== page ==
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" We are now far into the fifth year since a policy was initiated with the avowed object and confident promise of putting an end to slavery agitation. Under the operation of that policy, that agitation has not only not ceased, but has constantly augmented.... "
The Impending Crisis of the South: How to Meet it - Page 132
by Hinton Rowan Helper - 1857 - 420 pages
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The Civil Government of the States: And the Constitutional History of the ...

Patrick Cudmore - Constitutional history - 1875 - 262 pages
...formally announced by Seward, in his famous Rochester Speech, Oct. 25, 1858. In 1858, Lincoln said: "In my opinion it will not cease until a crisis shall...passed." A house divided against itself cannot stand ! I believe the government cannot endure permanently half slave and half free. I do not expect the...
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THE ANNALS OF KANSAS.

DANIEL W. WILDER - 1875
...until it shall become alike lawful in all the States, old as well as new, North as well as South. . . . We are now far into the fifth year since a policy was inaugurated with the avowed object and Confident promise of putting an end to Slavery agitation. Under...
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The new abolitionists, a narrative of a year's work, an account of the ...

British, continental, and general federation for the abolition of government regulation of prostitution - 1876
...following words pronounced by Abraham Lincoln are singularly applicable to our own position : — " We are now far into the fifth year since a policy was initiated by our opponents with the avowed object and confident promise of putting an end to the slavery agitation....
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The Constitutional and Political History of the United States, Volume 6

Hermann Von Holst - Constitutions - 1889
...of themselves gradually subside with the wind. " The agitation of the slavery question," he said, " will not cease until a crisis shall have been reached...passed. 'A house divided against itself cannot stand.' I believe this government cannot endure permanently half slave and half free. I do not expect the Union...
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Abraham Lincoln

Charles Godfrey Leland - 1879 - 246 pages
...whither we are tending, we could then better judge what to do, and how to do it. We are now far on into the fifth year since a policy was initiated with...Under the operation of that policy, that agitation had not only not ceased, but has constantly augmented. In my opinion, it will not cease until a crisis...
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Abraham Lincoln and the Abolition of Slavery in the United States

Charles Godfrey Leland - United States - 1879 - 250 pages
...whither we are tending, we could then better judge what to do, and how to do it. We are now far on into the fifth year since a policy was initiated with...Under the operation of that policy, that agitation had not only not ceased, but has constantly augmented. In my opinion, it will not cease until a crisis...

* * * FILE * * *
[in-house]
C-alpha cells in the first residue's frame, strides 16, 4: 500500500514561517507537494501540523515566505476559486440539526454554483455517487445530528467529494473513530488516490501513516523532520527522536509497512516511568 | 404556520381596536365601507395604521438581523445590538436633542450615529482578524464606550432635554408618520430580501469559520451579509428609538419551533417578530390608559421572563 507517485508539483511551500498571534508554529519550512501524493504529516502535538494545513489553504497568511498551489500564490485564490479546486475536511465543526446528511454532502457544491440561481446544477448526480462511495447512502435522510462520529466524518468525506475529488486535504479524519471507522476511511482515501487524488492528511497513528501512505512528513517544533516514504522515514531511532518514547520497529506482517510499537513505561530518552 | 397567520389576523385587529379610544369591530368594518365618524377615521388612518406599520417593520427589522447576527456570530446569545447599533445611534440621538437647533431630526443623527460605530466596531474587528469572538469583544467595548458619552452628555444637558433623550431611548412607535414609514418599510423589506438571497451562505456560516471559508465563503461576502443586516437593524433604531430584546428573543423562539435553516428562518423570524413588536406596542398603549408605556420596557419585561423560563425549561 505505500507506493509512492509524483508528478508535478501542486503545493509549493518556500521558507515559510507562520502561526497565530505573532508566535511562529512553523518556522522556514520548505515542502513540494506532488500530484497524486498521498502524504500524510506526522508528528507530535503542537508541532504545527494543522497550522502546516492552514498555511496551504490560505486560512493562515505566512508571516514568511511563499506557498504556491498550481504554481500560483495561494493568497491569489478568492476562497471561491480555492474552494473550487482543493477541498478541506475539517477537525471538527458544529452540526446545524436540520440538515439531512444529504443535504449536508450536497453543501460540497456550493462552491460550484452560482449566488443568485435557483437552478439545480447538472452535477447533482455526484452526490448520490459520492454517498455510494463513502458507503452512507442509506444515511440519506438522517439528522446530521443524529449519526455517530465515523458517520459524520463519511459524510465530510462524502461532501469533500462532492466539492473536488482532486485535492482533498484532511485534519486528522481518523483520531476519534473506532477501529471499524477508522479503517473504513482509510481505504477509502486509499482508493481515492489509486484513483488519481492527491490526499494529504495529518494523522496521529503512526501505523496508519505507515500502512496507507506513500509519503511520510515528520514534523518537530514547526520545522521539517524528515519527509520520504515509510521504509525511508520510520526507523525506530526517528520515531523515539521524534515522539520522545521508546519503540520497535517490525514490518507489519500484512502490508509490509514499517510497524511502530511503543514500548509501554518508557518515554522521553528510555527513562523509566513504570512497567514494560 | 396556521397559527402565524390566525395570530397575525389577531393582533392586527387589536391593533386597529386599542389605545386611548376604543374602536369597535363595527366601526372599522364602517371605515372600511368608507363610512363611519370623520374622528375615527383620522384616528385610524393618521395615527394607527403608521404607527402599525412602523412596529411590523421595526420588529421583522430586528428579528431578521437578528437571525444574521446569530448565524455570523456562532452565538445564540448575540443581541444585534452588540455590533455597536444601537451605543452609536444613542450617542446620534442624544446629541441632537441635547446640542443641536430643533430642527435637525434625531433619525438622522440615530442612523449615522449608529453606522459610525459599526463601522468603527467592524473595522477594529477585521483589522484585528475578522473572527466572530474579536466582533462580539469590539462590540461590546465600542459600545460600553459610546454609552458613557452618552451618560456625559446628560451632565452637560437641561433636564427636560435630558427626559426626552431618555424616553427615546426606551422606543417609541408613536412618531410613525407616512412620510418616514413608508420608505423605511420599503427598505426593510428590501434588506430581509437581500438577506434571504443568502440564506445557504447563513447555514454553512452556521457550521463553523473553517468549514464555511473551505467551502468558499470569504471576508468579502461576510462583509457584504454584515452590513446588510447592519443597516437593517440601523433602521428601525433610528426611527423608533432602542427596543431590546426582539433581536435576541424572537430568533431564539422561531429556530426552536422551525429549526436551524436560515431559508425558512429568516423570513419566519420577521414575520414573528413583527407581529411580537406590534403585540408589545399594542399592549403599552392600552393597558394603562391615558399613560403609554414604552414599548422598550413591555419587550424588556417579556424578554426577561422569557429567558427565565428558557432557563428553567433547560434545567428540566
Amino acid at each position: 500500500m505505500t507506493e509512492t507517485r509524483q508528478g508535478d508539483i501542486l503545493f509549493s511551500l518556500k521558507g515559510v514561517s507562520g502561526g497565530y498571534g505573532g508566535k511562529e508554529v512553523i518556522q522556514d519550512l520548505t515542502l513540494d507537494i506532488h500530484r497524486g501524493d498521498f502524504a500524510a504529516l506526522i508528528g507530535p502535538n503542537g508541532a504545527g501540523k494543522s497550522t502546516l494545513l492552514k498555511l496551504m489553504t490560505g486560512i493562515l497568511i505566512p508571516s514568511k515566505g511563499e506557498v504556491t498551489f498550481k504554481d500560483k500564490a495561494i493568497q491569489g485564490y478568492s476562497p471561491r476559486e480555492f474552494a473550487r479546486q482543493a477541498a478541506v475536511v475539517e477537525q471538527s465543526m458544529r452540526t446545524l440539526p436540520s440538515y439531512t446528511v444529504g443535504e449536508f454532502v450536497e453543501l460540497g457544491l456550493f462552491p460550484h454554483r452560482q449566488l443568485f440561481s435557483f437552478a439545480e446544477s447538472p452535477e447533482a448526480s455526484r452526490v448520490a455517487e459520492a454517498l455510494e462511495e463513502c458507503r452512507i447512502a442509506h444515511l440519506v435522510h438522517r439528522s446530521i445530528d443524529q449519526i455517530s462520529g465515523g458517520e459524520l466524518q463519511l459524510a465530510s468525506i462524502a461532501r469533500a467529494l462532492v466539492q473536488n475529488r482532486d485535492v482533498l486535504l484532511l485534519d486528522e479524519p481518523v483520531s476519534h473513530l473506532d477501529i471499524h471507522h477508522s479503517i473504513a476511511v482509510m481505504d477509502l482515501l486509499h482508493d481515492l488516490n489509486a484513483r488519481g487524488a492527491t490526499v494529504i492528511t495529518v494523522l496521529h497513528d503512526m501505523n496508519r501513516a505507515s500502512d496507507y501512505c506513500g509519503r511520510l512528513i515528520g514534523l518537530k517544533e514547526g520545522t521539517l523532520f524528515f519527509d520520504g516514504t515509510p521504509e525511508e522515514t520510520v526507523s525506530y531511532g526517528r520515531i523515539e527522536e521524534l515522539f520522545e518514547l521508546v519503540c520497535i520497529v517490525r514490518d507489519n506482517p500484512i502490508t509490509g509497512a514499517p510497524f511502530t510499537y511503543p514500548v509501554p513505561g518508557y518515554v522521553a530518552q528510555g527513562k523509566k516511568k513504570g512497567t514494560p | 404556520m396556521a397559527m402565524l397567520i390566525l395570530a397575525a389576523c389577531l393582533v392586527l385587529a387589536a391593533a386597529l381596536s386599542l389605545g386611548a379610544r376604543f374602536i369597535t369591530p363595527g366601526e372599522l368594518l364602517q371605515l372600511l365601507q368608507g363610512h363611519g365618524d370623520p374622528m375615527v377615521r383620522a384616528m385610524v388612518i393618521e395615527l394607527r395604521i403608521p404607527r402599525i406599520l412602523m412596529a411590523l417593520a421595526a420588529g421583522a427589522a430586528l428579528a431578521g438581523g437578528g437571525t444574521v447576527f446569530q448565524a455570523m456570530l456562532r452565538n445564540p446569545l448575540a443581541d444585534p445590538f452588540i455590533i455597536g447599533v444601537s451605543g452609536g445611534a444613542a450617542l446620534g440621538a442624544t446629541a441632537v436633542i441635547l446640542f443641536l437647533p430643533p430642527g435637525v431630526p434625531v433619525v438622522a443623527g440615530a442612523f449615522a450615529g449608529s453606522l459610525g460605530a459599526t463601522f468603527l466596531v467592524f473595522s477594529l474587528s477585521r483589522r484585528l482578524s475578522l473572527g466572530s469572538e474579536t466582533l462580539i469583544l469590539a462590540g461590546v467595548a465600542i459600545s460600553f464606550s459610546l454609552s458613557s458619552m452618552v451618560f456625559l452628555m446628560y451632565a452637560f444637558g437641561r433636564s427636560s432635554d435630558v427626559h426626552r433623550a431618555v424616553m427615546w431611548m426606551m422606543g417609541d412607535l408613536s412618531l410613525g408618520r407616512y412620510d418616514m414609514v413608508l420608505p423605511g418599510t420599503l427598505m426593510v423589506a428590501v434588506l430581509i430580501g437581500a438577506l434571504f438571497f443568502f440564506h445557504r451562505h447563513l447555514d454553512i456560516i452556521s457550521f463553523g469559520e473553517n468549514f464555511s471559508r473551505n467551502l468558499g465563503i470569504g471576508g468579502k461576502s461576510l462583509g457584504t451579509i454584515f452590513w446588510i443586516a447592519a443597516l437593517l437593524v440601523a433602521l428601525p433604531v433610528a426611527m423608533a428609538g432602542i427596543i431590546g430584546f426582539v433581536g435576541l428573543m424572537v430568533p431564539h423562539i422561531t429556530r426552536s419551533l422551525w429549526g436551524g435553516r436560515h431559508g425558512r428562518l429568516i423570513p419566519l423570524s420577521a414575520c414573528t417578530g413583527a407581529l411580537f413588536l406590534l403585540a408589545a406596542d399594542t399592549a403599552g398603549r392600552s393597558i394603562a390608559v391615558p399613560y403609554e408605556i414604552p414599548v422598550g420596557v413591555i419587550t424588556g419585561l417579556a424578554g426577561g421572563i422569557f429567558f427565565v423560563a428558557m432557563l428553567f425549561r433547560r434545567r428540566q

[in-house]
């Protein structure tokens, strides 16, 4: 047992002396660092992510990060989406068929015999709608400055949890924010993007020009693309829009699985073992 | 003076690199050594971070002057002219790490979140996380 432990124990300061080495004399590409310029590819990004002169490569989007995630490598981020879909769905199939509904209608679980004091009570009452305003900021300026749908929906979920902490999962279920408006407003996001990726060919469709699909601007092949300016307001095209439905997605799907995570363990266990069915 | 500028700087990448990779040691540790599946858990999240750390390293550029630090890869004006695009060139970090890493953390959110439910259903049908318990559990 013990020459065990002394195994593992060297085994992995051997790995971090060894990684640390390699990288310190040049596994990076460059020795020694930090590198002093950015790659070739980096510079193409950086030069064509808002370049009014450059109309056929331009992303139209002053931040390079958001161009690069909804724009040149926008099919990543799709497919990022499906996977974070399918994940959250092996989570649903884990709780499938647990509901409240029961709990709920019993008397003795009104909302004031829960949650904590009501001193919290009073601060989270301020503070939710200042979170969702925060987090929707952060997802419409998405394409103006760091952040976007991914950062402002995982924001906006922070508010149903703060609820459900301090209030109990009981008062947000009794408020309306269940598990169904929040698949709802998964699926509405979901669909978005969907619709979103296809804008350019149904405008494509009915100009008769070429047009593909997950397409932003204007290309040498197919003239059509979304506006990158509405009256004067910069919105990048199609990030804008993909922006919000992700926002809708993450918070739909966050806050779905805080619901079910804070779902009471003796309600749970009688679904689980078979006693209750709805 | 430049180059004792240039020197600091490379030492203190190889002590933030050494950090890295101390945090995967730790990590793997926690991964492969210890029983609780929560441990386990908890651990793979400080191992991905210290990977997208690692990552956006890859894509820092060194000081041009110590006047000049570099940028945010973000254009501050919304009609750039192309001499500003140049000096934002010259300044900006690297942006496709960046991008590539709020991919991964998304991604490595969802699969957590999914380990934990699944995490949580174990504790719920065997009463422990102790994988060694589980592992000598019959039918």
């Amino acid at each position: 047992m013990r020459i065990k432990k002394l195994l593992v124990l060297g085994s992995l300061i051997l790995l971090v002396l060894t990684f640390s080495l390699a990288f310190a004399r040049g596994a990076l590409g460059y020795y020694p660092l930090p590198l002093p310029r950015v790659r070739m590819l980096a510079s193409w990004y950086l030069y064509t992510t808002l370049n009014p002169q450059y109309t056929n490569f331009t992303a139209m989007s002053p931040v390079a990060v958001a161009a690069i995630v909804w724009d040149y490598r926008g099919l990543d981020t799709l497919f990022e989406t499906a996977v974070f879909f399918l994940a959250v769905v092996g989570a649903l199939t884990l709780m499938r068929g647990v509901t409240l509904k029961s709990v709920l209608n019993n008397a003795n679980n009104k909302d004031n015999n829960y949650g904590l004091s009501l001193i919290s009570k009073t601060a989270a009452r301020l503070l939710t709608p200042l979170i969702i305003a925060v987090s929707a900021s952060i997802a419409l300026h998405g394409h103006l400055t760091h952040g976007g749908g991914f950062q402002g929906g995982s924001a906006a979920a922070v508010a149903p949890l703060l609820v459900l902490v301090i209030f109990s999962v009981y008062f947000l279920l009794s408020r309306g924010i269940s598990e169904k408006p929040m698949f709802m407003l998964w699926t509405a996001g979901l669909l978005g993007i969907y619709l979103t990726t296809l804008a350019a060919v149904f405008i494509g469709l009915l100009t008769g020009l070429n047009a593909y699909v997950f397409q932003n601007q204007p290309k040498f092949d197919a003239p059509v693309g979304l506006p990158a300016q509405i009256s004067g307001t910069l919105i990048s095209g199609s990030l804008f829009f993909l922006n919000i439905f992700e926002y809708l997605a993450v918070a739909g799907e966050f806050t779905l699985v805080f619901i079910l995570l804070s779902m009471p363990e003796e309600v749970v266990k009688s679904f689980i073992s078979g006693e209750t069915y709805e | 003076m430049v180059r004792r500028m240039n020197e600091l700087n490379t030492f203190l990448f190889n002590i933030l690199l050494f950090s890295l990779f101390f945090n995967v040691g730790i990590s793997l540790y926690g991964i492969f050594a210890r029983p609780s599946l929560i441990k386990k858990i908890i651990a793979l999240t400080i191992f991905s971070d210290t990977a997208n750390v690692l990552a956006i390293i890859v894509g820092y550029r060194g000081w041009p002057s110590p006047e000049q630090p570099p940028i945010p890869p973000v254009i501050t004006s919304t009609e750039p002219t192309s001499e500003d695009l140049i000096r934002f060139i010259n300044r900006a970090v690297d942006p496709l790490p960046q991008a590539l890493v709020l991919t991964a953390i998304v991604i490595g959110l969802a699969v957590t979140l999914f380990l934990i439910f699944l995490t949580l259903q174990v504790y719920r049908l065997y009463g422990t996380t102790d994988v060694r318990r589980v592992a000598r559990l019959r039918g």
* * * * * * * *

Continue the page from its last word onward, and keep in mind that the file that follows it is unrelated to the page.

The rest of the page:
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American Patriotism: Speeches, Letters, and Other Papers which Illustrate ...

Orators - 1880 - 674 pages
...CONVENTION: — If we could first know where we are, and whither we are tending, we could better judge what to do, and how to do it. We are now far into the fifth...passed. " A house divided against itself cannot stand." I believe this Government cannot endure permanently half slave and half free. I do not expect the Union...
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Discovery and Conquests of the North-west, with the History of Chicago, Part 6

Rufus Blanchard - Chicago - 1881 - 768 pages
...are. and whither we are tending, we could better judge what to do, and how to do it. We are now far in the fifth year, since a policy was initiated with...operation of that policy, that agitation has not only not closed, but ha? constantly augmented. In my opinion, it will not cease until a crisis has been reached...
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The Vassar Miscellany, Volume 11

Universities and colleges - 1881
...day. In his opening speech, he said : " The Union cannot permanently endure, half slave and half free. We are now far into the fifth year, since a policy...confident promise of putting an end to slavery agitation. It will not cease, vntil a crisis shall have been reached and passed. " He did not make the Harper's...
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The Bench and Bar of Mississippi

James Daniel Lynch - Judges - 1881 - 539 pages
...President-elect. "'It is my opinion,' says Mr. Lincoln, 'that the slavery agitation will not cense until a crisis shall have been reached and passed. A house divided against itself cannot stand. I believe this Government cannot endure permanently half slave and half free. 1 do not expect the house...
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